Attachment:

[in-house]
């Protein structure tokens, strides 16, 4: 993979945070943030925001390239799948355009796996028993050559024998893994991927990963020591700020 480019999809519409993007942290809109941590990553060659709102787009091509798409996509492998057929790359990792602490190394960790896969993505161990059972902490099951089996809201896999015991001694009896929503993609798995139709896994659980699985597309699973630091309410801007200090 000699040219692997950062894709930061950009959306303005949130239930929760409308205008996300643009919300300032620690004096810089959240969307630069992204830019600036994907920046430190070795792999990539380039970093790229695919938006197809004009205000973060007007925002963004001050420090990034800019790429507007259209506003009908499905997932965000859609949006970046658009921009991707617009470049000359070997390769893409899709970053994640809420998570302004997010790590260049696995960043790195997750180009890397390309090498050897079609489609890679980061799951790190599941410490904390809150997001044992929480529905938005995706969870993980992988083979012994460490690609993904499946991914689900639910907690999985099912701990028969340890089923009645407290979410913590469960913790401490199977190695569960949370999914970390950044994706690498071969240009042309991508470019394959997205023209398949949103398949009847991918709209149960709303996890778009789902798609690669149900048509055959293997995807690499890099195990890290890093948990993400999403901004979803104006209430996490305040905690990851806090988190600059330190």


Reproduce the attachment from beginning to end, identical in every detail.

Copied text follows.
[in-house]
């Protein structure tokens, strides 16, 4: 993979945070943030925001390239799948355009796996028993050559024998893994991927990963020591700020 480019999809519409993007942290809109941590990553060659709102787009091509798409996509492998057929790359990792602490190394960790896969993505161990059972902490099951089996809201896999015991001694009896929503993609798995139709896994659980699985597309699973630091309410801007200090 000699040219692997950062894709930061950009959306303005949130239930929760409308205008996300643009919300300032620690004096810089959240969307630069992204830019600036994907920046430190070795792999990539380039970093790229695919938006197809004009205000973060007007925002963004001050420090990034800019790429507007259209506003009908499905997932965000859609949006970046658009921009991707617009470049000359070997390769893409899709970053994640809420998570302004997010790590260049696995960043790195997750180009890397390309090498050897079609489609890679980061799951790190599941410490904390809150997001044992929480529905938005995706969870993980992988083979012994460490690609993904499946991914689900639910907690999985099912701990028969340890089923009645407290979410913590469960913790401490199977190695569960949370999914970390950044994706690498071969240009042309991508470019394959997205023209398949949103398949009847991918709209149960709303996890778009789902798609690669149900048509055959293997995807690499890099195990890290890093948990993400999403901004979803104006209430996490305040905690990851806090988190600059330190």